ATTARAT, Jordan: Jordan’s Attarat power plant was envisioned as a landmark project promising to provide the desert kingdom with a major source of energy while solidifying its relations with China.
But weeks after its official opening, the site, a sea of black, crumbly rock in the barren desert south of Jordan’s capital, is instead a source of heated controversy. Deals surrounding the plant put Jordan on the hook for billions of dollars in debt to China — all for a plant that is no longer needed for its energy, because of other agreements made since the project’s conception.
The result is fueling tensions between China and Jordan and causing grief for the Jordanian government as it tries to contest the deal in an international legal battle. As Chinese influence grows in the Middle East and America withdraws, the $2.1 billion shale oil station has come to characterize China’s wider model that has burdened many Asian and African states with crippling debt and served as a cautionary tale for the region.
“Attarat is a representation of what the Belt and Road Initiative was and has become,” said Jesse Marks, a nonresident fellow at the Washington-based Stimson Center, referring to China’s scheme to build global infrastructure and boost Beijing’s political sway.
“Jordan evolves as an interesting case study not for China’s success in the region but for how China engages in middle-income countries,” he said.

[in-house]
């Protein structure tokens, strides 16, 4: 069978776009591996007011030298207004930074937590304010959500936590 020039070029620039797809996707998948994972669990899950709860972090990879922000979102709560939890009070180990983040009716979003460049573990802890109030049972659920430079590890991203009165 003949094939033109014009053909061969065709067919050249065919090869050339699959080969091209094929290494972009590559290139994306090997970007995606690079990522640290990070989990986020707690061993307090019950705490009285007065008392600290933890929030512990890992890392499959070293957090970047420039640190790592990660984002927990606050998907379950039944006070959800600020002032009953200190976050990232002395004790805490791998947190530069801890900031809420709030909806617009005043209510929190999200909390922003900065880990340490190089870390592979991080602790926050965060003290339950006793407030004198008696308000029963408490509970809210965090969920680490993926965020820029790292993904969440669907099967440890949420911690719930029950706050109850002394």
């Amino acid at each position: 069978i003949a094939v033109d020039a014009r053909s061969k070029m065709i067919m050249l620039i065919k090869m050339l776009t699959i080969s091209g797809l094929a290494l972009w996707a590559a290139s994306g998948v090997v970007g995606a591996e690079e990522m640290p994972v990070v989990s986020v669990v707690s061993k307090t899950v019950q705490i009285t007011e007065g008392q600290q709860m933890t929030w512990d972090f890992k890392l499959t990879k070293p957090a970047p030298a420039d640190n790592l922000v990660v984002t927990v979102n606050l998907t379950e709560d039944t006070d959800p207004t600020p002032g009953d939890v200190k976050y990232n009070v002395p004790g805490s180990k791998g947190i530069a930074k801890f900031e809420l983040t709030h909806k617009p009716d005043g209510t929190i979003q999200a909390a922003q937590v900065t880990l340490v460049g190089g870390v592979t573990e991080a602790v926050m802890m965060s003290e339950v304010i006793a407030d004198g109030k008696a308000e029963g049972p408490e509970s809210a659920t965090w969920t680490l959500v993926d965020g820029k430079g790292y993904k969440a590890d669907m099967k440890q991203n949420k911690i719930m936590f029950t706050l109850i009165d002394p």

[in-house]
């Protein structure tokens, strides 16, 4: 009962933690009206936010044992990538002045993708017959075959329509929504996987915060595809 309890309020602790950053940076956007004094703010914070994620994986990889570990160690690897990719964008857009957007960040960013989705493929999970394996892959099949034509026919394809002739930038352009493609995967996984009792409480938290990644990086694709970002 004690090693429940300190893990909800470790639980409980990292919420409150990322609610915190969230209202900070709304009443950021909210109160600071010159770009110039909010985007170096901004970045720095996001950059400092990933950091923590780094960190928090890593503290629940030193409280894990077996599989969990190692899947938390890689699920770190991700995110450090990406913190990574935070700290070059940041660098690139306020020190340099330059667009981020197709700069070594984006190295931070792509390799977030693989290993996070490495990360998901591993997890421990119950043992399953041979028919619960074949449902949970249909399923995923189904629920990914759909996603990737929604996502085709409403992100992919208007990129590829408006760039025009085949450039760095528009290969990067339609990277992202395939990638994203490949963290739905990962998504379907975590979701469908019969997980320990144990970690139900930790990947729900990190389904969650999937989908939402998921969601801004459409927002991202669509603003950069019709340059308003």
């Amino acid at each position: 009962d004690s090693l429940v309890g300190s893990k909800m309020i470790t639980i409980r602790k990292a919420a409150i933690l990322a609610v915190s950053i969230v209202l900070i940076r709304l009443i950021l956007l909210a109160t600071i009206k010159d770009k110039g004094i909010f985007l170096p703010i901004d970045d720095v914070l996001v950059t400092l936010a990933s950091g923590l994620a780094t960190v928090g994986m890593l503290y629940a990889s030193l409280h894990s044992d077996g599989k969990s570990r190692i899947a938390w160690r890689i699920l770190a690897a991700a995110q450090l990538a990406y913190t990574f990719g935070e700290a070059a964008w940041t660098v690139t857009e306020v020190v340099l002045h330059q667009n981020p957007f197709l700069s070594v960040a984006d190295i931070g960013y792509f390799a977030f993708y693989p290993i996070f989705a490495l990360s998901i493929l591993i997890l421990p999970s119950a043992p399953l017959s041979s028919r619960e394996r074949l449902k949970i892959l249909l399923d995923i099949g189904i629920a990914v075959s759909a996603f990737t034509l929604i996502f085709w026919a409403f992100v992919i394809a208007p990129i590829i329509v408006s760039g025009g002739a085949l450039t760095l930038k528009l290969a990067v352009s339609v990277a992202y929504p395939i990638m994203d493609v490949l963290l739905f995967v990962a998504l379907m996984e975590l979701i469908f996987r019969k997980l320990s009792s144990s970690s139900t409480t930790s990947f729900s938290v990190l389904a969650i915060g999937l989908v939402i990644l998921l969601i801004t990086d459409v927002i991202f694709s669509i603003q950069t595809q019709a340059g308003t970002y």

First conceived some 15 years ago as a way to fulfill national ambitions of energy independence, the Attarat shale oil plant is now causing anger in Jordan because of its enormous price tag. If the original agreement holds, Jordan would have to pay China a staggering $8.4 billion over 30 years to buy the electricity generated by the plant.
Laborers flown from rural China toil in the shadow of the giant station, some 100 kilometers (60 miles) south of Amman.
When Shi Changqing arrived in the Jordanian desert earlier this year from the Jilin province in China’s northeast, fears were mounting in the workers’ dormitories that the project could grind to a halt, leaving everyone in the lurch, the 36-year-old welder said.
“It’s very strange to feel that, being from China, you are not wanted here,” he said.
With its meager natural resources in a region awash with oil and gas, Jordan seemed to have drawn a losing ticket. Then in the 2000s, it struck shale oil trapped in the black rock that underlies the country. With the fourth-largest concentration of shale oil in the world, Jordan had high hopes for a big pay-off.
In 2012, the Jordanian Attarat Power Company proposed to the government to extract shale oil from the desert and build a plant using it to provide 15% of the country’s electricity supply. The proposal fit the government’s intensifying desire for energy self-sufficiency amid the turmoil of the 2011 Arab uprisings, company officials say.
But extraction proved expensive, risky and technologically challenging. As the project lagged, Jordan struck a $15 billion agreement to import vast amounts of natural gas at competitive prices from Israel in 2014. Interest in Attarat waned.
Attarat Power Co. board member Mohammed Maaitah said he pitched the project the world over — from the United States and Europe to Japan and South Korea. No one bit, he said.
To Jordan’s surprise, Chinese banks offered Jordan over $1.6 billion in loans to finance the plant in 2017. A Chinese state-owned firm, Guangdong Energy Group, bought a 45% stake in the Attarat Power Co., turning the white elephant into the largest private enterprise to come out of President Xi Jinping’s Belt and Road Initiative outside China, according to the company.
Guangdong Energy Group did not respond to requests for comment.